Bruch and Strauss prove a congenial pair for Bychkov, Philharmonic

Fri May 03, 2019 at 12:35 pm
Katia and Marielle Labeque performed Bruch's Concerto for Two Pianos with Semyon Bychkov conducting the New York Philharmonic Thursday night at David Geffen Hall. Photo: Chris Lee

Katia and Marielle Labèque performed Bruch’s Concerto for Two Pianos with Semyon Bychkov conducting the New York Philharmonic Thursday night at David Geffen Hall. Photo: Chris Lee

Two showpieces were on tap at Lincoln Center’s David Geffen Hall Thursday night as the New York Philharmonic presented Strauss’s grand Ein Heldenleben (A Hero’s Life) and Bruch’s glossy Concerto for Two Pianos, each in its own way promoting virtuous stubbornness as something to be admired.

In Strauss’s towering self-portrait, it’s the iron belief in his own heroism as a striving artist. In Bruch’s romantic concerto, it’s the composer’s resolute indifference to game-changing developments in orchestral music wrought by contemporaries including Stravinsky and Bartok.

Because Strauss is Strauss, and calling his work dated would be like calling music itself so last year, Bruch’s heavy, decorative concerto has aged less well of the two pieces. But both received engaged and attentive readings from the orchestra led by guest conductor Semyon Bychkov and with sisters Katia and Marielle Labèque on dueling pianos for the Bruch.

Bruch’s half-hour concerto was something of a reclamation project for the Philharmonic, which hadn’t presented it since giving its New York premiere in 1917 with another, apparently less capable sibling duo, Rose and Ottilie Sutro of Baltimore. Bruch wrote the piece for the Sutros, who repaid the gesture by quietly editing his demanding score down to a level of play they could handle, and then copyrighting their diluted take.

Bruch, over in Europe, never knew. It wasn’t until the 1970s after the Sutros had died that a Bruch scholar was able to reconstruct the original score from estate records.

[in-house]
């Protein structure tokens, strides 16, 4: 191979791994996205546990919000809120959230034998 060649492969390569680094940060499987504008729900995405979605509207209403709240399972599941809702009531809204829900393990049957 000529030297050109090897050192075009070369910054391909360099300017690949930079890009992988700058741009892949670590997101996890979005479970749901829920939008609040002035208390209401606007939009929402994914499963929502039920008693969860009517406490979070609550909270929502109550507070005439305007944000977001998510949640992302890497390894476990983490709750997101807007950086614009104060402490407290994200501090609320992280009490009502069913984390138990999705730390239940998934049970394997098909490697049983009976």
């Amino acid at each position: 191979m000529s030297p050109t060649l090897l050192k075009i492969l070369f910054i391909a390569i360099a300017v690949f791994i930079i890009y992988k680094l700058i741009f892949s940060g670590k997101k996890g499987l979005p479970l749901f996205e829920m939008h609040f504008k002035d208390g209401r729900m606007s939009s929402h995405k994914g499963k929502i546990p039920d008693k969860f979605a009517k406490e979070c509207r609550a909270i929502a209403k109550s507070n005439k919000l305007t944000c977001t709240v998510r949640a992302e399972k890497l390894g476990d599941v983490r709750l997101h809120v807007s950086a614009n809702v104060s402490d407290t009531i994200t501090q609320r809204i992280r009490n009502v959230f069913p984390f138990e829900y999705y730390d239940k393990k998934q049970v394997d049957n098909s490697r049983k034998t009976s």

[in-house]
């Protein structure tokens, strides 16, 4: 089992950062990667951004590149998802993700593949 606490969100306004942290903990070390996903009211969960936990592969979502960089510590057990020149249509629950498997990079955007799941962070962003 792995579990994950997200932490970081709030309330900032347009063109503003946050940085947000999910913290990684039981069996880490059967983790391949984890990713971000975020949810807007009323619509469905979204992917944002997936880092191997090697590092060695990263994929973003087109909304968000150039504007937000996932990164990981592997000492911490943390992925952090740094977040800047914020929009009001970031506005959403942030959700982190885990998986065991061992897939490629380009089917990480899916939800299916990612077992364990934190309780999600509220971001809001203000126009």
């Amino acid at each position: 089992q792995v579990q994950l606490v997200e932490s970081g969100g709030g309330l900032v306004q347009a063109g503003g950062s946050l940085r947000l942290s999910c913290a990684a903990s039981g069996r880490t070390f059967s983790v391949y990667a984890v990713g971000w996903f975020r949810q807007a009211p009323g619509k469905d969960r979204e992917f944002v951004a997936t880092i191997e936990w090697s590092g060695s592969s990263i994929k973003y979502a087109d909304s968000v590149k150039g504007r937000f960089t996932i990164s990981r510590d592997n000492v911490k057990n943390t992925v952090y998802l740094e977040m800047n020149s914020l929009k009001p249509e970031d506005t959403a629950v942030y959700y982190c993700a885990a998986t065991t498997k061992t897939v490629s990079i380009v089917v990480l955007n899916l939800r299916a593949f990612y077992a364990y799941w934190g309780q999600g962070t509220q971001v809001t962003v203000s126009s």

The Labèques had no trouble playing the concerto as Bruch intended. The duo recorded it for a 1993 Phillips album with Bychkov, who is married to Marielle Labèque, and the work remains a staple of the sisters’ concert repertory. As they faced one another Thursday from across a pair of Steinways, looking like a mirror image, their rapport was audible in the concerto’s ever-shifting mix of unison play and syncopated interaction through a curtain of orchestration.

The doubling of lines in the first movement Andante produced a pleasantly weighty, doleful timbre with strings humming sympathetically in the background. An air of doomed romance pervaded the second movement at its outset, as cellos, brass and then a solitary oboe sounded out in succession, until the Labèques stepped in with galloping parallel runs and diverging flights of fancy.

The third movement Adagio eased off the fireworks, and the Labèques responded with soft, contemplative playing which, at moments, seemed to lull the entire orchestra until Bychkov summoned horns to cut through the approaching fog. The closing fourth movement began with an almost choral feel, and gathered steam and tension toward a bracing finish. Still, Bruch’s stoic romanticism feels like a curiosity as much as anything, and it wouldn’t be a surprise if the Philharmonic went another century between repeats.